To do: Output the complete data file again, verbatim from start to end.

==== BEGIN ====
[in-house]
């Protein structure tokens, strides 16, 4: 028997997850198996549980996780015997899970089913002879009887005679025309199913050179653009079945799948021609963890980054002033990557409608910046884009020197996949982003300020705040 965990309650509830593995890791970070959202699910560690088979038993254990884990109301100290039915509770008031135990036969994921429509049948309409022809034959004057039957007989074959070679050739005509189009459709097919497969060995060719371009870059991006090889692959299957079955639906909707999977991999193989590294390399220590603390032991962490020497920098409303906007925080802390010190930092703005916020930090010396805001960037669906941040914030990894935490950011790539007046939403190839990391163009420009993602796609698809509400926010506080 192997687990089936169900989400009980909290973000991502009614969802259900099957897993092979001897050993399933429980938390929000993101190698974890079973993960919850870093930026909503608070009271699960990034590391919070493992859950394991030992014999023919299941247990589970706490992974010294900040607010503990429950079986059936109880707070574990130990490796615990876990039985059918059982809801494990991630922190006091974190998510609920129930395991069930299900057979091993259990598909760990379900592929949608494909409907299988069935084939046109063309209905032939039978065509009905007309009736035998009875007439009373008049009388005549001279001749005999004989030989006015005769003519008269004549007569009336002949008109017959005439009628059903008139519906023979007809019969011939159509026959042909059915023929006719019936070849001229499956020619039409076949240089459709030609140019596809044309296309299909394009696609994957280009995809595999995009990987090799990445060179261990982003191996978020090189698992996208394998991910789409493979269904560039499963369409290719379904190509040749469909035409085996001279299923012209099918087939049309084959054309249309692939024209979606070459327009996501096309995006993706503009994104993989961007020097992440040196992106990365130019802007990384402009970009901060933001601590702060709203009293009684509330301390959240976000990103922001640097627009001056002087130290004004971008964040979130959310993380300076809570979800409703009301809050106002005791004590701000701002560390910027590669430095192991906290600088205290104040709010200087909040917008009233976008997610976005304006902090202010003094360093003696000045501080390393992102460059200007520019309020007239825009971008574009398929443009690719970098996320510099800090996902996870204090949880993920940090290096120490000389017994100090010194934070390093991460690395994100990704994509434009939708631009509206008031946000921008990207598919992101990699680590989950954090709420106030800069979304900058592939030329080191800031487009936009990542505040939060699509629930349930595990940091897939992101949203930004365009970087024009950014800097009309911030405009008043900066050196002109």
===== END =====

[in-house]
């Protein structure tokens, strides 16, 4: 028997997850198996549980996780015997899970089913002879009887005679025309199913050179653009079945799948021609963890980054002033990557409608910046884009020197996949982003300020705040 965990309650509830593995890791970070959202699910560690088979038993254990884990109301100290039915509770008031135990036969994921429509049948309409022809034959004057039957007989074959070679050739005509189009459709097919497969060995060719371009870059991006090889692959299957079955639906909707999977991999193989590294390399220590603390032991962490020497920098409303906007925080802390010190930092703005916020930090010396805001960037669906941040914030990894935490950011790539007046939403190839990391163009420009993602796609698809509400926010506080 192997687990089936169900989400009980909290973000991502009614969802259900099957897993092979001897050993399933429980938390929000993101190698974890079973993960919850870093930026909503608070009271699960990034590391919070493992859950394991030992014999023919299941247990589970706490992974010294900040607010503990429950079986059936109880707070574990130990490796615990876990039985059918059982809801494990991630922190006091974190998510609920129930395991069930299900057979091993259990598909760990379900592929949608494909409907299988069935084939046109063309209905032939039978065509009905007309009736035998009875007439009373008049009388005549001279001749005999004989030989006015005769003519008269004549007569009336002949008109017959005439009628059903008139519906023979007809019969011939159509026959042909059915023929006719019936070849001229499956020619039409076949240089459709030609140019596809044309296309299909394009696609994957280009995809595999995009990987090799990445060179261990982003191996978020090189698992996208394998991910789409493979269904560039499963369409290719379904190509040749469909035409085996001279299923012209099918087939049309084959054309249309692939024209979606070459327009996501096309995006993706503009994104993989961007020097992440040196992106990365130019802007990384402009970009901060933001601590702060709203009293009684509330301390959240976000990103922001640097627009001056002087130290004004971008964040979130959310993380300076809570979800409703009301809050106002005791004590701000701002560390910027590669430095192991906290600088205290104040709010200087909040917008009233976008997610976005304006902090202010003094360093003696000045501080390393992102460059200007520019309020007239825009971008574009398929443009690719970098996320510099800090996902996870204090949880993920940090290096120490000389017994100090010194934070390093991460690395994100990704994509434009939708631009509206008031946000921008990207598919992101990699680590989950954090709420106030800069979304900058592939030329080191800031487009936009990542505040939060699509629930349930595990940091897939992101949203930004365009970087024009950014800097009309911030405009008043900066050196002109």